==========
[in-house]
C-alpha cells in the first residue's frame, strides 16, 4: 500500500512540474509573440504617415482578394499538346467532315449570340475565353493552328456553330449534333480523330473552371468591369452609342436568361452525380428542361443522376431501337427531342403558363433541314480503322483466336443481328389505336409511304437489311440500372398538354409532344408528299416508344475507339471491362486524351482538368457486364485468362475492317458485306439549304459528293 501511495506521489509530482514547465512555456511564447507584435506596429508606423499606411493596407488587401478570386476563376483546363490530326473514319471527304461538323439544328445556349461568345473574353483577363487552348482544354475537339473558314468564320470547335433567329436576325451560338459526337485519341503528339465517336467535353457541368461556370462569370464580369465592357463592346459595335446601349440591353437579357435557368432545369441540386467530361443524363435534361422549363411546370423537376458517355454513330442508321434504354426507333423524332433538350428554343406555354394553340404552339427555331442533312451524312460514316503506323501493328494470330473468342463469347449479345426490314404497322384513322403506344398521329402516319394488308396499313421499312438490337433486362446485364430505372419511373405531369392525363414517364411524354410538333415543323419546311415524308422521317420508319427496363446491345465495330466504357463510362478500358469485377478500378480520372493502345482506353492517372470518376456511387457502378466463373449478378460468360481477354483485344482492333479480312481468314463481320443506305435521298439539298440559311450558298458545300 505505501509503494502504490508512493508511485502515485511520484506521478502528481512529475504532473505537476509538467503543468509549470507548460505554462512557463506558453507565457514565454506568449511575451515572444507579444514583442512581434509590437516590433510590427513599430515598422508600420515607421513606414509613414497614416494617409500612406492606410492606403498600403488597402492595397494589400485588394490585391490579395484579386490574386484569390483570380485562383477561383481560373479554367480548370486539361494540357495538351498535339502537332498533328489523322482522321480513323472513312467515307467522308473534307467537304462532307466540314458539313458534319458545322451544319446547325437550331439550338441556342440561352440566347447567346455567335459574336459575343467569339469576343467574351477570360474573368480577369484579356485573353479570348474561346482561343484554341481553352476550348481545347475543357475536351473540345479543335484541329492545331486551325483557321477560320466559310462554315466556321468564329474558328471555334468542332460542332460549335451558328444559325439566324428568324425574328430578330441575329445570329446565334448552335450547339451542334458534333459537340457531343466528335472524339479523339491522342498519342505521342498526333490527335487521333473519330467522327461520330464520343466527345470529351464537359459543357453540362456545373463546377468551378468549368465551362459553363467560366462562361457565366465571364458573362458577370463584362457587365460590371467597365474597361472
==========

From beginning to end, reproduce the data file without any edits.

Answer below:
[in-house]
C-alpha cells in the first residue's frame, strides 16, 4: 500500500512540474509573440504617415482578394499538346467532315449570340475565353493552328456553330449534333480523330473552371468591369452609342436568361452525380428542361443522376431501337427531342403558363433541314480503322483466336443481328389505336409511304437489311440500372398538354409532344408528299416508344475507339471491362486524351482538368457486364485468362475492317458485306439549304459528293 501511495506521489509530482514547465512555456511564447507584435506596429508606423499606411493596407488587401478570386476563376483546363490530326473514319471527304461538323439544328445556349461568345473574353483577363487552348482544354475537339473558314468564320470547335433567329436576325451560338459526337485519341503528339465517336467535353457541368461556370462569370464580369465592357463592346459595335446601349440591353437579357435557368432545369441540386467530361443524363435534361422549363411546370423537376458517355454513330442508321434504354426507333423524332433538350428554343406555354394553340404552339427555331442533312451524312460514316503506323501493328494470330473468342463469347449479345426490314404497322384513322403506344398521329402516319394488308396499313421499312438490337433486362446485364430505372419511373405531369392525363414517364411524354410538333415543323419546311415524308422521317420508319427496363446491345465495330466504357463510362478500358469485377478500378480520372493502345482506353492517372470518376456511387457502378466463373449478378460468360481477354483485344482492333479480312481468314463481320443506305435521298439539298440559311450558298458545300 505505501509503494502504490508512493508511485502515485511520484506521478502528481512529475504532473505537476509538467503543468509549470507548460505554462512557463506558453507565457514565454506568449511575451515572444507579444514583442512581434509590437516590433510590427513599430515598422508600420515607421513606414509613414497614416494617409500612406492606410492606403498600403488597402492595397494589400485588394490585391490579395484579386490574386484569390483570380485562383477561383481560373479554367480548370486539361494540357495538351498535339502537332498533328489523322482522321480513323472513312467515307467522308473534307467537304462532307466540314458539313458534319458545322451544319446547325437550331439550338441556342440561352440566347447567346455567335459574336459575343467569339469576343467574351477570360474573368480577369484579356485573353479570348474561346482561343484554341481553352476550348481545347475543357475536351473540345479543335484541329492545331486551325483557321477560320466559310462554315466556321468564329474558328471555334468542332460542332460549335451558328444559325439566324428568324425574328430578330441575329445570329446565334448552335450547339451542334458534333459537340457531343466528335472524339479523339491522342498519342505521342498526333490527335487521333473519330467522327461520330464520343466527345470529351464537359459543357453540362456545373463546377468551378468549368465551362459553363467560366462562361457565366465571364458573362458577370463584362457587365460590371467597365474597361472